>> The contrasting literacy practices across this divide were the subject matter of my dissertation, which I did as part of Norton Grubb's research team where, like Mike Rose, we went and sat in hundreds of community college classrooms (this is all in Norton's book, "Honored but Invisible," which Mike Rose lists in his references.)
>> But once I felt I pretty well understood what actually goes on in vocational classrooms, I jumped the track and started doing labor education, which is adult education with working people that encompasses the work and the conditions of work, but places them in the context of the political economy of work. Rose mentions labor ed programs calling them "workers education programs" and remarking that they "are not typically mentioned in this regard." That's true, and worth an explanation which I won't attempt here. Labor education is about workers' rights, labor history, labor law, economics, how to resolve problems long term and short term, contracts, and especially how to use the knowledge people create in the course of doing their work to improve their jobs and make them decent and survivable. In these classes, the vocational-acaemic divide is bridged. I believe that this is because the missing element is recovered: the economics: power and money. This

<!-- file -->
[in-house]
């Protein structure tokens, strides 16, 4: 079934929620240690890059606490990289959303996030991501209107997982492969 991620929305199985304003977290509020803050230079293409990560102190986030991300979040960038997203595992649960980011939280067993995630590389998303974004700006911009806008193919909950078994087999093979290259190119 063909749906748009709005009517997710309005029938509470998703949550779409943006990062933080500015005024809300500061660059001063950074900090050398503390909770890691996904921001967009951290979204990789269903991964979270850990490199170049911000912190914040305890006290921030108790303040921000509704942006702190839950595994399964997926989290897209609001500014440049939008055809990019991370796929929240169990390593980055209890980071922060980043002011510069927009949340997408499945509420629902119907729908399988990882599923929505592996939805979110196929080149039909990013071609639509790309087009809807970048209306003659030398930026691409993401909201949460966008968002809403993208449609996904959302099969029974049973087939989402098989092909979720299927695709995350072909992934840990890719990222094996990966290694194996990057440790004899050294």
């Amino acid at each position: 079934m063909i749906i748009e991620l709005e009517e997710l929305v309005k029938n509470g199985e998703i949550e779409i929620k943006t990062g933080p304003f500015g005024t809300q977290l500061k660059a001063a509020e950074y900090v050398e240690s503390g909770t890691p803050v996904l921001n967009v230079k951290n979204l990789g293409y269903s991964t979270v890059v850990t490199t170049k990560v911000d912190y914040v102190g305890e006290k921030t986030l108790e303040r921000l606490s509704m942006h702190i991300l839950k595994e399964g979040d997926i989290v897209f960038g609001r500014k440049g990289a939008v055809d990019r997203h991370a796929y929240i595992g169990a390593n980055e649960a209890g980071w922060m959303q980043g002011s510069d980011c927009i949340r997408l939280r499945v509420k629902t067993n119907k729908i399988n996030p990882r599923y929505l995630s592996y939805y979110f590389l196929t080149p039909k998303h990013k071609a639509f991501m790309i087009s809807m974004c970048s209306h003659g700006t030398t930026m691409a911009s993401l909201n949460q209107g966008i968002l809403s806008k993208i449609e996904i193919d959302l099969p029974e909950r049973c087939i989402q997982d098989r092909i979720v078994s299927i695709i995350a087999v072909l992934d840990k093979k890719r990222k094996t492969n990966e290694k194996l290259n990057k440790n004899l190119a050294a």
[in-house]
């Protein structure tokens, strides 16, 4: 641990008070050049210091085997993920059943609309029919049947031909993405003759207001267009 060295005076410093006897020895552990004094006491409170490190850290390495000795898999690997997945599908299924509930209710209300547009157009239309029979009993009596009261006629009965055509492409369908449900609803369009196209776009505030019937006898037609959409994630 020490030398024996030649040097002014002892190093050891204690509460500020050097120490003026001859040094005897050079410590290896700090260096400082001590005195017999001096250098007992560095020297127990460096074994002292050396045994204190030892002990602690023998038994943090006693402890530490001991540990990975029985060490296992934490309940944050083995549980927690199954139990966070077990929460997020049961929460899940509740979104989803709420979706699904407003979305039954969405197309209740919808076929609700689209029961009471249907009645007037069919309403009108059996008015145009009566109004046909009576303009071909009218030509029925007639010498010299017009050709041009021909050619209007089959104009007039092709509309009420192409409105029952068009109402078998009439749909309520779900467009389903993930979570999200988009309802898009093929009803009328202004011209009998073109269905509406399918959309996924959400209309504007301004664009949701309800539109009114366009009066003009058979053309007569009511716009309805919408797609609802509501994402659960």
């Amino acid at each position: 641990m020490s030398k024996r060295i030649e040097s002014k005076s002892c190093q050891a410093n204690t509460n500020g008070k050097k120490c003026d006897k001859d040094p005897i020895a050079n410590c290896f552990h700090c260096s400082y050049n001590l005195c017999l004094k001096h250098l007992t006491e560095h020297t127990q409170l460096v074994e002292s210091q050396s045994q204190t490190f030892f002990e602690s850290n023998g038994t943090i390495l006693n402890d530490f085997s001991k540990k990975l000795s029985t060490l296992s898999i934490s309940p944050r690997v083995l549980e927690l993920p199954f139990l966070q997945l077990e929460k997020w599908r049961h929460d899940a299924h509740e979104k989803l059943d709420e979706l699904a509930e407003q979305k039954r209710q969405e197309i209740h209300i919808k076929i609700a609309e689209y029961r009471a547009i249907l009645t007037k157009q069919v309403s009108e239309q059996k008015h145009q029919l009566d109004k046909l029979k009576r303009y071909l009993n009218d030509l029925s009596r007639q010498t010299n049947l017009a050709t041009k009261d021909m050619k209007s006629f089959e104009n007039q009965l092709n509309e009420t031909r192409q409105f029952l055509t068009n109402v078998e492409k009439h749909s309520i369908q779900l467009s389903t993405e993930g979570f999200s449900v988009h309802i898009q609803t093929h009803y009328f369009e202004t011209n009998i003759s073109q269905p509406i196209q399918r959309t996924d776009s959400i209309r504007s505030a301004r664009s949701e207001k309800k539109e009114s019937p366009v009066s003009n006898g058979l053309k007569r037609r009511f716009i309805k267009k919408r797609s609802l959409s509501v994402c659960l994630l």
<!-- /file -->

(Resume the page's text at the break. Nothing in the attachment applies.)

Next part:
>> applies equally to welders, adjunct professors, nurses, hotel housekeepers, day laborers and airline pilots. This -- not "skills" - is what really prepares students for "roles in the new economy" (remember what "new economy" meant twenty years ago?)
>> My current writing is about how people learn this knowledge. There's a lot in print about teaching, but I am writing about learning, especially about how people learn at work. I've done a piece on apprenticeships in the building trades, based primarily on the apprenticeship program at IBEW 134 in Chicago, sometimes called the "Harvard of apprenticeship programs." I've done others on pre-apprenticeship programs for "the hard-to-employ" demographic -- meaning ex-cons, ed-addicts, minorities, women --where the most stunning news was how fast an adult can learn something like basic math if there's a real promise of a decent job at the other end. By "real" I don't mean the kinds of jobs that lie at the end of training programs funded under our Workforce Investment Act, which is the ideological twin of our TANF or PWORA welfare reform act and leads to money for training (for trainers) but does not lead to decent jobs. The most useful theoretical
>> frameworks I've found for shaking out learning at work are Jean Lave's communities of practice, Engestrom's activity theory, and Work Process Knowledge (Boreham etc).
>> I'd love to continue this discussion. My main point, for now, is that the academic--vocational divide closes when we get beyond how to operate the tools and get into the political economy of work.
>> Helena Worthen
>> 21 San Mateo Road
>> Berkeley, CA 94707
>> Visiting Scholar, UCB Center for Labor Research and Education